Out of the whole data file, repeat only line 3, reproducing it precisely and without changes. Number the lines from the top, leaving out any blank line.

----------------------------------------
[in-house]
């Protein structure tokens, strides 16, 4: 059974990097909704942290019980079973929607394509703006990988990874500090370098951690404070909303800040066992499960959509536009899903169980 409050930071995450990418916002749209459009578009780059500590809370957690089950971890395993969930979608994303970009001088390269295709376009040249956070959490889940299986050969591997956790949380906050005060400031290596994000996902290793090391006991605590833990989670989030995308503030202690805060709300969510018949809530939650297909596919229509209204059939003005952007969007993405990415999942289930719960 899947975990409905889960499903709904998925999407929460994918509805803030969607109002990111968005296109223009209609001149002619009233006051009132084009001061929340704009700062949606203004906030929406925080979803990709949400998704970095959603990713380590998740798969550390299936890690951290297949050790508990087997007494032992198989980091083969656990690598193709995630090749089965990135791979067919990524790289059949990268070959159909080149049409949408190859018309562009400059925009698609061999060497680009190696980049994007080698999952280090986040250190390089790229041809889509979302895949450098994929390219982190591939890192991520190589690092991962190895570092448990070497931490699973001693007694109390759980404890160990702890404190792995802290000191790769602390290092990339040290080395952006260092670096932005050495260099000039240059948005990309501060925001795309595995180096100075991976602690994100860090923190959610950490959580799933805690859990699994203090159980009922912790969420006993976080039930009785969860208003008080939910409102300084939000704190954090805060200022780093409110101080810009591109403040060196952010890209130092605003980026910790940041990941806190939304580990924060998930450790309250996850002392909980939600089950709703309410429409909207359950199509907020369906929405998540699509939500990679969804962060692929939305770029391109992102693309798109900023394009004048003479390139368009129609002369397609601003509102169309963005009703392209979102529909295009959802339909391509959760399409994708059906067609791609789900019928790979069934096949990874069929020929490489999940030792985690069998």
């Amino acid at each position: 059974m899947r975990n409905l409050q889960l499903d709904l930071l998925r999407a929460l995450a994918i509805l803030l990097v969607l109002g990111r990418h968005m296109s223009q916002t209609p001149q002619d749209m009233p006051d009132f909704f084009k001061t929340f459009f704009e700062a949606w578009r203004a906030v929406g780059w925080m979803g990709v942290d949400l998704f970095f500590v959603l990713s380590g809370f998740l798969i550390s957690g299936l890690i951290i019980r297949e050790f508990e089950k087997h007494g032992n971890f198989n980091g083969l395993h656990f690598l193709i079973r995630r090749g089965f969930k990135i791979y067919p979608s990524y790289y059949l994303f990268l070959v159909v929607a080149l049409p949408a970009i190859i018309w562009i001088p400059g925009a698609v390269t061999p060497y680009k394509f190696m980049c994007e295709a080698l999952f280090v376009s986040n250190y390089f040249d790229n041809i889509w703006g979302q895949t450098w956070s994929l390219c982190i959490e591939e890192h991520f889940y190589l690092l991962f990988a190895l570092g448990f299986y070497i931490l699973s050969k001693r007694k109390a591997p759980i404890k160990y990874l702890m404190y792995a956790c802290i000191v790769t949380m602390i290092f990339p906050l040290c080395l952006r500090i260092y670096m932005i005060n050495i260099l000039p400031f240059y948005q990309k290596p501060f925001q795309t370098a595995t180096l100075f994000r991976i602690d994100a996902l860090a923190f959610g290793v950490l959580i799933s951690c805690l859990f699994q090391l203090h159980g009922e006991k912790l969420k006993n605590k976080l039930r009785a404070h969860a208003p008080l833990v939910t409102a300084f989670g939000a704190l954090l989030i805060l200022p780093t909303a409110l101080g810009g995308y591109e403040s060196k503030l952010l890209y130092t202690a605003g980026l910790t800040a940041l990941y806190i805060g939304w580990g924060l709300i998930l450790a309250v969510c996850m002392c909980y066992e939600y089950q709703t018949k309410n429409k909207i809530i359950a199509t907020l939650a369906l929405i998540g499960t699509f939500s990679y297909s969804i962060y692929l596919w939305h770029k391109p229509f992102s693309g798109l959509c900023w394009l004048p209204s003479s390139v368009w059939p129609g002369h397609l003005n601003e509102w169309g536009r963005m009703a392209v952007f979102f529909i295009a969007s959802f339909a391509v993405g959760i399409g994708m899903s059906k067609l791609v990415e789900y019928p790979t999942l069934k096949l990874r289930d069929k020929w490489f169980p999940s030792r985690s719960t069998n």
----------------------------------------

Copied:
């Amino acid at each position: 059974m899947r975990n409905l409050q889960l499903d709904l930071l998925r999407a929460l995450a994918i509805l803030l990097v969607l109002g990111r990418h968005m296109s223009q916002t209609p001149q002619d749209m009233p006051d009132f909704f084009k001061t929340f459009f704009e700062a949606w578009r203004a906030v929406g780059w925080m979803g990709v942290d949400l998704f970095f500590v959603l990713s380590g809370f998740l798969i550390s957690g299936l890690i951290i019980r297949e050790f508990e089950k087997h007494g032992n971890f198989n980091g083969l395993h656990f690598l193709i079973r995630r090749g089965f969930k990135i791979y067919p979608s990524y790289y059949l994303f990268l070959v159909v929607a080149l049409p949408a970009i190859i018309w562009i001088p400059g925009a698609v390269t061999p060497y680009k394509f190696m980049c994007e295709a080698l999952f280090v376009s986040n250190y390089f040249d790229n041809i889509w703006g979302q895949t450098w956070s994929l390219c982190i959490e591939e890192h991520f889940y190589l690092l991962f990988a190895l570092g448990f299986y070497i931490l699973s050969k001693r007694k109390a591997p759980i404890k160990y990874l702890m404190y792995a956790c802290i000191v790769t949380m602390i290092f990339p906050l040290c080395l952006r500090i260092y670096m932005i005060n050495i260099l000039p400031f240059y948005q990309k290596p501060f925001q795309t370098a595995t180096l100075f994000r991976i602690d994100a996902l860090a923190f959610g290793v950490l959580i799933s951690c805690l859990f699994q090391l203090h159980g009922e006991k912790l969420k006993n605590k976080l039930r009785a404070h969860a208003p008080l833990v939910t409102a300084f989670g939000a704190l954090l989030i805060l200022p780093t909303a409110l101080g810009g995308y591109e403040s060196k503030l952010l890209y130092t202690a605003g980026l910790t800040a940041l990941y806190i805060g939304w580990g924060l709300i998930l450790a309250v969510c996850m002392c909980y066992e939600y089950q709703t018949k309410n429409k909207i809530i359950a199509t907020l939650a369906l929405i998540g499960t699509f939500s990679y297909s969804i962060y692929l596919w939305h770029k391109p229509f992102s693309g798109l959509c900023w394009l004048p209204s003479s390139v368009w059939p129609g002369h397609l003005n601003e509102w169309g536009r963005m009703a392209v952007f979102f529909i295009a969007s959802f339909a391509v993405g959760i399409g994708m899903s059906k067609l791609v990415e789900y019928p790979t999942l069934k096949l990874r289930d069929k020929w490489f169980p999940s030792r985690s719960t069998n």